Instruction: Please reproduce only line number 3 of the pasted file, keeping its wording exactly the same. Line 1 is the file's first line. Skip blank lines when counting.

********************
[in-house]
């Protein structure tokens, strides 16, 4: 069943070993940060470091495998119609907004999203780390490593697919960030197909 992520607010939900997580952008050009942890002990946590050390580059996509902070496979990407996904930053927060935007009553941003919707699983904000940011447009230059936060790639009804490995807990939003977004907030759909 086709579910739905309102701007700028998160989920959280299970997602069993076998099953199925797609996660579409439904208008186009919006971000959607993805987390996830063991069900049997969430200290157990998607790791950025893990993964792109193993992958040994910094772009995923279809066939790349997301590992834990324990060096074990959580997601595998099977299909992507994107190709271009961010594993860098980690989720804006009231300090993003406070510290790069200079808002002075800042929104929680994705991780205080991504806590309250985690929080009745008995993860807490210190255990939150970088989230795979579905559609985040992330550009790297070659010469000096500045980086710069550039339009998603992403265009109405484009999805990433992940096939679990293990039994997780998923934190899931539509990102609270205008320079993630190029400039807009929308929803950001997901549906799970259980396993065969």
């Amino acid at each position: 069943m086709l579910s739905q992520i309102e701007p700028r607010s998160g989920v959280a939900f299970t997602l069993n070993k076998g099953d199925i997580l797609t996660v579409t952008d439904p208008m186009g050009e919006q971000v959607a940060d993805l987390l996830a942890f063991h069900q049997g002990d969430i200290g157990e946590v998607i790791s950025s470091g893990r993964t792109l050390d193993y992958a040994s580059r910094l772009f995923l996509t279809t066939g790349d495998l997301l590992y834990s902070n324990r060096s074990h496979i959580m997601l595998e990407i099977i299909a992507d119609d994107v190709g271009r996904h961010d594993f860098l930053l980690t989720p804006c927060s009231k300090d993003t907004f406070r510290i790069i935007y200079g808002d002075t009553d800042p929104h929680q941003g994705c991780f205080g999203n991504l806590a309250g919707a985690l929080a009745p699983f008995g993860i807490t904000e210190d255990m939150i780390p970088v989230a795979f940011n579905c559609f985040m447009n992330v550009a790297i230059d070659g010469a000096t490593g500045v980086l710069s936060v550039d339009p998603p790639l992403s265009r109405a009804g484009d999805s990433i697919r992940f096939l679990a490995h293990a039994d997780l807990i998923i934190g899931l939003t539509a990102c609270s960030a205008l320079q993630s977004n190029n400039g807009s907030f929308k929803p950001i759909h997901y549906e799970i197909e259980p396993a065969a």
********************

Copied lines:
């Amino acid at each position: 069943m086709l579910s739905q992520i309102e701007p700028r607010s998160g989920v959280a939900f299970t997602l069993n070993k076998g099953d199925i997580l797609t996660v579409t952008d439904p208008m186009g050009e919006q971000v959607a940060d993805l987390l996830a942890f063991h069900q049997g002990d969430i200290g157990e946590v998607i790791s950025s470091g893990r993964t792109l050390d193993y992958a040994s580059r910094l772009f995923l996509t279809t066939g790349d495998l997301l590992y834990s902070n324990r060096s074990h496979i959580m997601l595998e990407i099977i299909a992507d119609d994107v190709g271009r996904h961010d594993f860098l930053l980690t989720p804006c927060s009231k300090d993003t907004f406070r510290i790069i935007y200079g808002d002075t009553d800042p929104h929680q941003g994705c991780f205080g999203n991504l806590a309250g919707a985690l929080a009745p699983f008995g993860i807490t904000e210190d255990m939150i780390p970088v989230a795979f940011n579905c559609f985040m447009n992330v550009a790297i230059d070659g010469a000096t490593g500045v980086l710069s936060v550039d339009p998603p790639l992403s265009r109405a009804g484009d999805s990433i697919r992940f096939l679990a490995h293990a039994d997780l807990i998923i934190g899931l939003t539509a990102c609270s960030a205008l320079q993630s977004n190029n400039g807009s907030f929308k929803p950001i759909h997901y549906e799970i197909e259980p396993a065969a």